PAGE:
Posted by shelby on October 22, 2013
The Non-GMO project has deemed October “Non-GMO Month,” in which retailers and consumers make an extra effort to share knowledge and information surrounding the dangers of Genetically Modified Organisms in our food.
Luckily for us, we celebrate Non-GMO Month every month- we make every effort to keep our store free of GMOs. Next Friday, October 25th, we will be donating 5% of sales up to $500 to the Non-GMO Project, a nonprofit which helps consumers make informed choices by verifying products as Non-GMO.
Attach these candy tags to your non-GMO candy this Halloween. Print them out at home or pick some up in the store- we also have accompanying educational brochures. You will find lots of safe candy options in the center aisle of our store this month.
Have a happy and healthy Non-GMO Month!
Posted by Patrick on October 09, 2013
ASK PATRICK IN PRODUCE:
I’ve been given spaghetti squash and a strange green hard winter squash. My local squash-farmer says they’re delicious, but I don’t know how to cook them, and I am afraid that one of them may take over my house and replace my family with alien replicants.
- Confused by Cucurbita, Jackson, MS
The best way to ensure that your family isn’t replaced with pod-people look alikes by rogue vegetables is proper preparation of the squash in question.
In the summer, this is incredibly easy. Entire cookbooks are stuffed with stuffed squash recipes. Frankly, though, that’s not what you’re looking for.
That big yellow monster is the spaghetti squash, aka vegetable marrow, aka Cucurbita pepo variety fastigata..
This is not some soft summer squash, this is no nutty zucchini. Nor is it a creamy butternut, or hearty green acorn squash. No, this is a strange beast indeed.
But, you must overcome your trepidation, lest you disappoint that humble and generous squash farmer. Take heed of my advice, for it will serve you well.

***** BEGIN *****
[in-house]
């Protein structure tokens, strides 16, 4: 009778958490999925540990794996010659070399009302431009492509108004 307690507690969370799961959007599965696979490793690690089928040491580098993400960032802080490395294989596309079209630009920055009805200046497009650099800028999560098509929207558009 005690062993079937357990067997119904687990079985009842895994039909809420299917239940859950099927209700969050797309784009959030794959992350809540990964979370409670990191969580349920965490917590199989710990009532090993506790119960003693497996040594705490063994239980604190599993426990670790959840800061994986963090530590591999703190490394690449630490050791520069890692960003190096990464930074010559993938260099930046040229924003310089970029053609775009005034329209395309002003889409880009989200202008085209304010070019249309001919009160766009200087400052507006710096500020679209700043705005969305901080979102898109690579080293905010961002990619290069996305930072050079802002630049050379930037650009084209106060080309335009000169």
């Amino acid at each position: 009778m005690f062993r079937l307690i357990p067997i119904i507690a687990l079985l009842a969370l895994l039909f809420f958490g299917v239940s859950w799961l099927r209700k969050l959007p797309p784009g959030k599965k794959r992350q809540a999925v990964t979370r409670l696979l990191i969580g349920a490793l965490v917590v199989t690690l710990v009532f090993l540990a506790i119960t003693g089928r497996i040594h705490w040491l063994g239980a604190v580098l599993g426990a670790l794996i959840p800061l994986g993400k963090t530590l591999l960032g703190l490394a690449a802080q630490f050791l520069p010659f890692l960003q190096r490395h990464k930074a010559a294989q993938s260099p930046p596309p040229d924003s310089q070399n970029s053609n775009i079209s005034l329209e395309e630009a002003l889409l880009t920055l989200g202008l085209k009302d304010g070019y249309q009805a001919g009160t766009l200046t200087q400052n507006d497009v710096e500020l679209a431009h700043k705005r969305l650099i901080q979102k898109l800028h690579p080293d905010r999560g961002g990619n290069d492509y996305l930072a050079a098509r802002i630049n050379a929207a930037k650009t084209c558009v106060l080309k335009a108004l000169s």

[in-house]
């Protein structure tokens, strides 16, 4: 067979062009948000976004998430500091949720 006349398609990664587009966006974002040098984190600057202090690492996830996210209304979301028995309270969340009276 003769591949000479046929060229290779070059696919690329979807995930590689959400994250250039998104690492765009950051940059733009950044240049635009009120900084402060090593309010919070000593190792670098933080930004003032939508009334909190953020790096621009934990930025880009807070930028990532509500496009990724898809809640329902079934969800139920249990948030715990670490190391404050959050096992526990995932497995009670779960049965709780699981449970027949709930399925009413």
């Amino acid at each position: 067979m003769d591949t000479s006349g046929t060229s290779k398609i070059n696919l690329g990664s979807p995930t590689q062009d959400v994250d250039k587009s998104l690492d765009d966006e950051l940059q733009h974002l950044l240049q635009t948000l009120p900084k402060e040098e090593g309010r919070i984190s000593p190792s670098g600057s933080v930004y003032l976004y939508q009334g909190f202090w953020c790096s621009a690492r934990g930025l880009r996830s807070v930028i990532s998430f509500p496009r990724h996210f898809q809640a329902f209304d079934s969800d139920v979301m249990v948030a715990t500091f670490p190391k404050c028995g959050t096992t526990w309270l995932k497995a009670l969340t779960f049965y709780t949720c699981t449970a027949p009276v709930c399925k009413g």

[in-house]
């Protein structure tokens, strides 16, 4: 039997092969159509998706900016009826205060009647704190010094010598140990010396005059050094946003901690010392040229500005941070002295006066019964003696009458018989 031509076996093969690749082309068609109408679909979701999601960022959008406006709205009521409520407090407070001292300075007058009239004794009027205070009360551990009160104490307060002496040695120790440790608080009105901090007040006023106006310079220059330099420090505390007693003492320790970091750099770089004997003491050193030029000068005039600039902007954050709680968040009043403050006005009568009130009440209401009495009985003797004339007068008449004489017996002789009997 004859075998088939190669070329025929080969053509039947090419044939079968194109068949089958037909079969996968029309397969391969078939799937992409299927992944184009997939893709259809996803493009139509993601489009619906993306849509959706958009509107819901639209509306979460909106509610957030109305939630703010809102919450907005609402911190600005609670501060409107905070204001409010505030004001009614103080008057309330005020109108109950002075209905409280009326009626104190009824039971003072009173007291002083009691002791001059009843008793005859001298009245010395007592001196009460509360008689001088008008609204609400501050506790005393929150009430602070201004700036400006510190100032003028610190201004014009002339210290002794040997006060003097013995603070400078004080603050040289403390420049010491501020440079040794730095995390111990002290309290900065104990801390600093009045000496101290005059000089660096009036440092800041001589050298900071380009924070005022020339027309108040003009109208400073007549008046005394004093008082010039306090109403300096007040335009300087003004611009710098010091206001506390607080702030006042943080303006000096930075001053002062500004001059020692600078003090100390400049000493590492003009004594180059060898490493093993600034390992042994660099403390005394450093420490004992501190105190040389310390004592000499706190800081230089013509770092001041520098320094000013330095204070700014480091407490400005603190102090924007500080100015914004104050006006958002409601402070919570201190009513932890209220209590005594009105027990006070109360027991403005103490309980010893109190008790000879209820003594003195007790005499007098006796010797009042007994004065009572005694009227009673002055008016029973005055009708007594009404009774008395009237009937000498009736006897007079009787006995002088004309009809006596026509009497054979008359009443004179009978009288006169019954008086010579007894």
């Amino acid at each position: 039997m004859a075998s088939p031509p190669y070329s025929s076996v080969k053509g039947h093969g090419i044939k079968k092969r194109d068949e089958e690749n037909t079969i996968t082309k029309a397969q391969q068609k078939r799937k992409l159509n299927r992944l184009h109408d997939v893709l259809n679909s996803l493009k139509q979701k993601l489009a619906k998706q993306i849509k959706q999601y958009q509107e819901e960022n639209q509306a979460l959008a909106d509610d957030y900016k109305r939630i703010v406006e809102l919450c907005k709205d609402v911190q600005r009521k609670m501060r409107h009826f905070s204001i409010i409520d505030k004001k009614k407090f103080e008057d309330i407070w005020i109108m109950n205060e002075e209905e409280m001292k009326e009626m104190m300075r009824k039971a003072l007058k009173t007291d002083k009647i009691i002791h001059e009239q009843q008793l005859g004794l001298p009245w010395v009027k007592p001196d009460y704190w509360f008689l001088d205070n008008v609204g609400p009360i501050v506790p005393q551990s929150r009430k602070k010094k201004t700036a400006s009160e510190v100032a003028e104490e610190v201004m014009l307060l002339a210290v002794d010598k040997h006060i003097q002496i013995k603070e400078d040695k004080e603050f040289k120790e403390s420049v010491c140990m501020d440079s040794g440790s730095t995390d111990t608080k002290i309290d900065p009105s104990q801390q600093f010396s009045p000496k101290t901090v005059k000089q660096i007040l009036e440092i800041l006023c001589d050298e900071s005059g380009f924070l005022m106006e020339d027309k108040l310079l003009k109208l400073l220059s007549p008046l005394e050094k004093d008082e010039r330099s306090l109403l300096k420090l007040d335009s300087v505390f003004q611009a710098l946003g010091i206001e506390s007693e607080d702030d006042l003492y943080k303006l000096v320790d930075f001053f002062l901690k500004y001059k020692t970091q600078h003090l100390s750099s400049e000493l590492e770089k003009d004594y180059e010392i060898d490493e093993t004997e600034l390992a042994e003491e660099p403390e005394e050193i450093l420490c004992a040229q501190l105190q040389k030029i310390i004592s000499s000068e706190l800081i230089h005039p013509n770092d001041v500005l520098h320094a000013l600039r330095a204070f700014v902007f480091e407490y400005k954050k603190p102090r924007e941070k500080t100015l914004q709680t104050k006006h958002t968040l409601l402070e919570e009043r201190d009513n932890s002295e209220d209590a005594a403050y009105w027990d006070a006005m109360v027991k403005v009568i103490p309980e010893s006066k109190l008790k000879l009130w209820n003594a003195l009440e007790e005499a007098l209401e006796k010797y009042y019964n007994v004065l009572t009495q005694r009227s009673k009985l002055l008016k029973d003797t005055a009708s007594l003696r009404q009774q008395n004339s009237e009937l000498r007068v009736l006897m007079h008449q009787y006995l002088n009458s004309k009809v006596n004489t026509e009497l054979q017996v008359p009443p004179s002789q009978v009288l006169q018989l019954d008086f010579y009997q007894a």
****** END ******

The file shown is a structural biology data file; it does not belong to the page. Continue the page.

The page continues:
First, preheat your stove to about 400 degrees. For smaller squash you may tend towards 350, for larger squash make sure you’re at or slightly above 400.
Get a very sharp knife and stab your squash a few times. You’re going to be cooking it whole, so if you don’t puncture the hard skin, you may have an oven full of exploded squash. While “Squash Explosion” is a great band name, it’s a terrible thing to have happen in your oven.
This takes about an hour. Again, slightly longer for larger squash, slightly less time for smaller ones. Your cooking time may vary, but it will be close to one hour. With larger squash you may want to turn it over or roll it around a few times. When the rind wrinkles, the squash sags, and the skin looks a little burned, you’re good to go.
With utmost caution you must remove the squash from the oven. Make sure you’ve got great oven mitts. Let it sit cooling on the counter for 10 minutes or more, then cut it in half latitudinally, at the “equator.” Try to make one continuous cut.
Now, you have two halves of a spaghetti squash. Scoop out the seeds. You can put them on a tray and bake them, or make seed and macaroni art, or feed them to birds. Your choice.